Starting next week, the Bergen Street gallery will host designs by five different architecture firms that envision how the Atlantic Yards project could look using the square footage and physical footprint of the project outlined by developer Forest City Ratner.
Thomas Barry, principal at the architecture firm OPerA Studio and organizer of the exhibit, said the show, which is free and open to the public, is intended to present a “viable alternative to what Ratner has proposed.”
“I think it would be a missed opportunity to not really talk about what shape this type of development can take,” he said. “We all have an interest in what our cities look like in the future.”
Barry said the exhibit will feature 3D models of each firm’s plan as well as drawings.
One rendering from Matthias Altwicker and Farzana Gandhi shows green space, atriums and housing stacked within an enormous, multi-block structure with a steely, grid-like facade. A more dramatic approach from Barry’s own firm shows a massive, sloping housing structure built on a diagonal plane crisscrossed with walkways, landscaping and windows of apartments.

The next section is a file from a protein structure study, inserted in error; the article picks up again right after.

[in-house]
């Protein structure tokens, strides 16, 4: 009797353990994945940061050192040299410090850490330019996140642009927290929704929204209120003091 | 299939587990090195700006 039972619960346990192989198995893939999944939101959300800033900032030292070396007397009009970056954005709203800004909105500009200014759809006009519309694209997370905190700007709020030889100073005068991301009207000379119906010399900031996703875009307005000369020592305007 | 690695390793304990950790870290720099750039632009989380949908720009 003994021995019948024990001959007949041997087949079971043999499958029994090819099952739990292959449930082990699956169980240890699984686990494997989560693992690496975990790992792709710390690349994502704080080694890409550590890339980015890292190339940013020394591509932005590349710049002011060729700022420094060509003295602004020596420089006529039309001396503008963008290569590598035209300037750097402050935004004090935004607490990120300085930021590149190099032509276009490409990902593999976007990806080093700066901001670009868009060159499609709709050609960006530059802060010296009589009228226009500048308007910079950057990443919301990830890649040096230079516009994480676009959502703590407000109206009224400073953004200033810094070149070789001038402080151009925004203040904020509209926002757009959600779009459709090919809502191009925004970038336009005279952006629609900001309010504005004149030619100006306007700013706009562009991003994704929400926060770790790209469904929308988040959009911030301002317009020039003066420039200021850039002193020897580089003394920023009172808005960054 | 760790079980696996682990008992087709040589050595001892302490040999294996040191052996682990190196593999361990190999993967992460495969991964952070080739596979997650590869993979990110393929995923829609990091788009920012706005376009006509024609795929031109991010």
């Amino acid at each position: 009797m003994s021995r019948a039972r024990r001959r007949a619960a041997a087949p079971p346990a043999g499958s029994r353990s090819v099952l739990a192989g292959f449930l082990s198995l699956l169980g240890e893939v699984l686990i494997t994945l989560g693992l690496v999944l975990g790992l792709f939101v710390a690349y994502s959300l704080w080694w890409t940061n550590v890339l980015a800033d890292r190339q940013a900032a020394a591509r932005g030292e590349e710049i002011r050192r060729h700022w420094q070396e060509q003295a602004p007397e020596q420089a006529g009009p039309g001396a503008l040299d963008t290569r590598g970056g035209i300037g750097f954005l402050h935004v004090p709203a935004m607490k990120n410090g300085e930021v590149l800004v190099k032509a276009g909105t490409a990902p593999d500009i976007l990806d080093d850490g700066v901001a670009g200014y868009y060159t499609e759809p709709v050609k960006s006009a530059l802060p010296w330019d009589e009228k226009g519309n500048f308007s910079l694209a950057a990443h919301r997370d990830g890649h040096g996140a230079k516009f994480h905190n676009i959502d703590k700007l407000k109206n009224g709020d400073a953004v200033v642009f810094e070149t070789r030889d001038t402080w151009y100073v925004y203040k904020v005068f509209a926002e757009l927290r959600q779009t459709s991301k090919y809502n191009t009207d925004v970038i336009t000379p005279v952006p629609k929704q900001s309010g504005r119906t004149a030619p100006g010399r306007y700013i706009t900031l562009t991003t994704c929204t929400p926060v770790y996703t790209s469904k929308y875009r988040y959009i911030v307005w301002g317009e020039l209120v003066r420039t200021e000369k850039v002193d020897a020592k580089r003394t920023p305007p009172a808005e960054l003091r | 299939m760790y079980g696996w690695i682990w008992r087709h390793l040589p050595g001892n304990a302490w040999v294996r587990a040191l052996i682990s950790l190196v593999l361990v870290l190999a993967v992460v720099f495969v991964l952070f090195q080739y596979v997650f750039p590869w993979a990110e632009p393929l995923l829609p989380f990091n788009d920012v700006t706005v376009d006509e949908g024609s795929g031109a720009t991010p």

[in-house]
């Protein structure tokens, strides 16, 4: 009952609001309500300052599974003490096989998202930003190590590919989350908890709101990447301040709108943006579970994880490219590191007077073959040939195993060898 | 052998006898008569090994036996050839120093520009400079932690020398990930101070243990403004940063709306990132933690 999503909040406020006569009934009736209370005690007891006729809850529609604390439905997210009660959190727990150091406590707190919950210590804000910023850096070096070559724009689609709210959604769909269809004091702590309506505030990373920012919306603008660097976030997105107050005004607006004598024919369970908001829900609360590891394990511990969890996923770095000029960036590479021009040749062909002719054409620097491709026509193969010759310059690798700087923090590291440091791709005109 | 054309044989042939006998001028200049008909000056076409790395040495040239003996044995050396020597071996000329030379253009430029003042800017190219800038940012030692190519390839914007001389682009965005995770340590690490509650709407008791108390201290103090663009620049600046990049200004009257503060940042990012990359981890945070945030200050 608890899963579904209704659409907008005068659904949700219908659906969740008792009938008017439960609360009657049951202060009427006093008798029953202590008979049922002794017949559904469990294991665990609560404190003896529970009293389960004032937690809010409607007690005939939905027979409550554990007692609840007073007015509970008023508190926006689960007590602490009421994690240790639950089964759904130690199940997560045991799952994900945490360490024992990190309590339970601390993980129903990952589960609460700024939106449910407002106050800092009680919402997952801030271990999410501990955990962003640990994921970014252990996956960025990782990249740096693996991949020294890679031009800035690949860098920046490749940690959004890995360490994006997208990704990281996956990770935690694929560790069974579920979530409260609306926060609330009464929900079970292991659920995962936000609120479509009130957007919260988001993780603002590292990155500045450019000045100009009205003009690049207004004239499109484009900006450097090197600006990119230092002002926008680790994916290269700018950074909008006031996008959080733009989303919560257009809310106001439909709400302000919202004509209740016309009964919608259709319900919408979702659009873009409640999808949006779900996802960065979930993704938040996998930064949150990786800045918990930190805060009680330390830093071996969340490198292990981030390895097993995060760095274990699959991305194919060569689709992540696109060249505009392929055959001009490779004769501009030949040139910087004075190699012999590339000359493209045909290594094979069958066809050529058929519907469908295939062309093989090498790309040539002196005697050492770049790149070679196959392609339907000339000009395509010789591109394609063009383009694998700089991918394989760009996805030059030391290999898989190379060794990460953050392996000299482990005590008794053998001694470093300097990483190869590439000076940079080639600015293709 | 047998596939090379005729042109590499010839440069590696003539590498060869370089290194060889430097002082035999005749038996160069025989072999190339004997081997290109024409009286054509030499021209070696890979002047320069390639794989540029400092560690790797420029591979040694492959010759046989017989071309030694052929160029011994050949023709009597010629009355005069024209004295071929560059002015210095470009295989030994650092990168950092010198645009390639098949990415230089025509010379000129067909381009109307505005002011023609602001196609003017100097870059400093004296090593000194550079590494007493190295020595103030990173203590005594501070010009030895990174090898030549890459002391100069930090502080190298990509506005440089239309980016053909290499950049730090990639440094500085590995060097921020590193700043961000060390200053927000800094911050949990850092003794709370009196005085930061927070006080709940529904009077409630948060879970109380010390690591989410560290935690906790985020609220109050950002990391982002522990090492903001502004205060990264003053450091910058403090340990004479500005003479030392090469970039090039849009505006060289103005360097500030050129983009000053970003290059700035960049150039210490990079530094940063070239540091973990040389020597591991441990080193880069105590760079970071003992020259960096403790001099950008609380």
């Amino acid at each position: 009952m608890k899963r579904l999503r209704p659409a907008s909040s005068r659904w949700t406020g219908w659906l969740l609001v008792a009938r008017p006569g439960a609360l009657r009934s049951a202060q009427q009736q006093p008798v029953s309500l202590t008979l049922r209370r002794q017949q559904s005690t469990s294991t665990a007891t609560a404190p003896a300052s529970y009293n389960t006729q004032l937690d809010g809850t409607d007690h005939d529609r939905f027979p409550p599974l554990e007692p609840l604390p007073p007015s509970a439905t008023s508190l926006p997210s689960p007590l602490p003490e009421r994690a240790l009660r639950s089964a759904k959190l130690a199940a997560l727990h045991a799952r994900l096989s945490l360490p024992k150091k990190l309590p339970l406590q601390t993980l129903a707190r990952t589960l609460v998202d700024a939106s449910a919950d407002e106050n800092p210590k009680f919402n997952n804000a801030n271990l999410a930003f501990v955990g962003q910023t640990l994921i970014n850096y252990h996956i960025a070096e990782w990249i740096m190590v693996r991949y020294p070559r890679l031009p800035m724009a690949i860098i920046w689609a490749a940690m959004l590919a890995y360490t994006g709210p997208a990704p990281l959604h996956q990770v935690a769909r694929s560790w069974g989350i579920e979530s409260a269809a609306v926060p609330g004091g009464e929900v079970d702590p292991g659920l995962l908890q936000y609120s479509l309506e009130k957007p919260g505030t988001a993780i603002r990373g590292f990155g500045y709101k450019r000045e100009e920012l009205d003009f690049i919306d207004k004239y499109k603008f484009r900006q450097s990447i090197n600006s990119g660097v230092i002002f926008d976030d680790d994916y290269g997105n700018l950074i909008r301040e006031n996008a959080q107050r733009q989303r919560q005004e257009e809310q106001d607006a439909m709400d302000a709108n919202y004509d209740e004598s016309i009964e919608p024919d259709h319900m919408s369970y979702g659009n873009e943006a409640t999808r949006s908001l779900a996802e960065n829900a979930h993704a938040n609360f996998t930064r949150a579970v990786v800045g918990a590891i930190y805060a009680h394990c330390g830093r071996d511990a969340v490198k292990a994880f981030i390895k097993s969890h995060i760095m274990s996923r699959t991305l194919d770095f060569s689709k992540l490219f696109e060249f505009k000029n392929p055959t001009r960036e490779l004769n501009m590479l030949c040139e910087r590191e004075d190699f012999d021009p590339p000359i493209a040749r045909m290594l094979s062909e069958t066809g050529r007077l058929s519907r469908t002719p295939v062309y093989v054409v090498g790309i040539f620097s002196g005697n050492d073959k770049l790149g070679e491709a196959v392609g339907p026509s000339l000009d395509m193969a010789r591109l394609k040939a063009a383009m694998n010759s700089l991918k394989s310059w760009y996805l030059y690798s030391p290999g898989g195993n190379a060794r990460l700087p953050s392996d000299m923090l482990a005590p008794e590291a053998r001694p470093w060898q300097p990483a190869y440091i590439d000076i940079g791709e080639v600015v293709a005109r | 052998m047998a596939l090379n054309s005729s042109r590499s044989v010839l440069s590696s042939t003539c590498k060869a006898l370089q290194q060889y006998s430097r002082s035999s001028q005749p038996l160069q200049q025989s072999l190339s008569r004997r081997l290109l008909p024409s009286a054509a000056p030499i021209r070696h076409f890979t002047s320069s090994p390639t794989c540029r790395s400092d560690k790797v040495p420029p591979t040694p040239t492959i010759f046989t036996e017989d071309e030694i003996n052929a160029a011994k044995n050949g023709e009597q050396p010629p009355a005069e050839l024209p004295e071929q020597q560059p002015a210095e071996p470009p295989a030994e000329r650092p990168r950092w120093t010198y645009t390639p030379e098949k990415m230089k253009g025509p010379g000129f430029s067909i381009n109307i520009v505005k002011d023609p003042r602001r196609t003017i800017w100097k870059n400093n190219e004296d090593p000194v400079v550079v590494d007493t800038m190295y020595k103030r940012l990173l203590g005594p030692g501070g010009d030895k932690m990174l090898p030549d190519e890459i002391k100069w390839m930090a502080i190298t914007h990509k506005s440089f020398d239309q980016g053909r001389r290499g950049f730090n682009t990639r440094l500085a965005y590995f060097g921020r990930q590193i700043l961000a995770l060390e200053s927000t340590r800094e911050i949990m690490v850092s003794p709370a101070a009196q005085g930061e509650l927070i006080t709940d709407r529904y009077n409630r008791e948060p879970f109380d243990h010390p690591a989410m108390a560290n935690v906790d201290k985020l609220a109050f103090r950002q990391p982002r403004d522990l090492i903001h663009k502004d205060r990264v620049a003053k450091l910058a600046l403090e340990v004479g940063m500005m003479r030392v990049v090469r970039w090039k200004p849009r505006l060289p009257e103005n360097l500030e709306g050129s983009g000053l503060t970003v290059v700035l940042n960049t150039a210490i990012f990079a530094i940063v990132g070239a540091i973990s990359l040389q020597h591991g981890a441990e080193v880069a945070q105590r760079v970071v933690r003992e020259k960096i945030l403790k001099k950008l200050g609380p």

Forest City Ratner has said Atlantic Yards will add 6 million square feet of residential space to the area, comprised of 6,400 units of housing. The plan from the developer also calls for 247,000 square feet of retail space and 336,000 square feet of office space.
An inquiry to Forest City Ratner about the exhibition was not immediately answered. Barry said he has not made the company aware of the show yet, but plans to invite representatives to see it — and hopes other big names in city real estate come, too.
“I want to try to inspire them to reach a higher level,” he said.
The show is open to the entire community, especially those interested in how Atlantic Yards turns out.
“I have hope that public opinion can sway the way these things go,” he said.
“Five Proposals for the Future of Atlantic Yards” will open at the Warehouse623 gallery at 623 Bergen St. on June 5 at 6 p.m. The show will run through June 22 and is free and open to the public during gallery hours.